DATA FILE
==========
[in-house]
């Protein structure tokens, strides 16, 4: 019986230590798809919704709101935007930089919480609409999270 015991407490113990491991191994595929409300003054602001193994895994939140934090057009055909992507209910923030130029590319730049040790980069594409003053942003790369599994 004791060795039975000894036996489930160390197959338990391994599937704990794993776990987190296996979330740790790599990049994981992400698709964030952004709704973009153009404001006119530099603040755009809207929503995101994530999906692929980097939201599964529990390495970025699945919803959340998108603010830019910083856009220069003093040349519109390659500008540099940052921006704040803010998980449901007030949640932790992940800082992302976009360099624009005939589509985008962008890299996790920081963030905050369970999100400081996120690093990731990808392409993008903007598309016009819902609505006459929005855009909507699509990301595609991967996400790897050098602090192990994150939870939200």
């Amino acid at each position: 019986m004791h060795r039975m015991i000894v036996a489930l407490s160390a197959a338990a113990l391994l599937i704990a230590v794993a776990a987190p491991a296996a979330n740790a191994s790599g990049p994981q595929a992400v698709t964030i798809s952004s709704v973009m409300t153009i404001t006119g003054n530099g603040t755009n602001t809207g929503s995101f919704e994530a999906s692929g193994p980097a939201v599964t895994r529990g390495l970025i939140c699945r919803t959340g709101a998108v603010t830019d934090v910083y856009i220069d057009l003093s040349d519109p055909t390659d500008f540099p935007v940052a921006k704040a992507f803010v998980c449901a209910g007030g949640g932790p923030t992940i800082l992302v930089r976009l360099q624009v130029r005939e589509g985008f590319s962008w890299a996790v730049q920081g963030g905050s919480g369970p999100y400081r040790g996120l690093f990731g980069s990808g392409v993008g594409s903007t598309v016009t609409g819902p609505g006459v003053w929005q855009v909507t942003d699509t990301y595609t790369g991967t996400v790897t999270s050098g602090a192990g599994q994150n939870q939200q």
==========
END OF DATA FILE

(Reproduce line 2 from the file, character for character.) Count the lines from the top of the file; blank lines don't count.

């Protein structure tokens, strides 16, 4: 019986230590798809919704709101935007930089919480609409999270 015991407490113990491991191994595929409300003054602001193994895994939140934090057009055909992507209910923030130029590319730049040790980069594409003053942003790369599994 004791060795039975000894036996489930160390197959338990391994599937704990794993776990987190296996979330740790790599990049994981992400698709964030952004709704973009153009404001006119530099603040755009809207929503995101994530999906692929980097939201599964529990390495970025699945919803959340998108603010830019910083856009220069003093040349519109390659500008540099940052921006704040803010998980449901007030949640932790992940800082992302976009360099624009005939589509985008962008890299996790920081963030905050369970999100400081996120690093990731990808392409993008903007598309016009819902609505006459929005855009909507699509990301595609991967996400790897050098602090192990994150939870939200």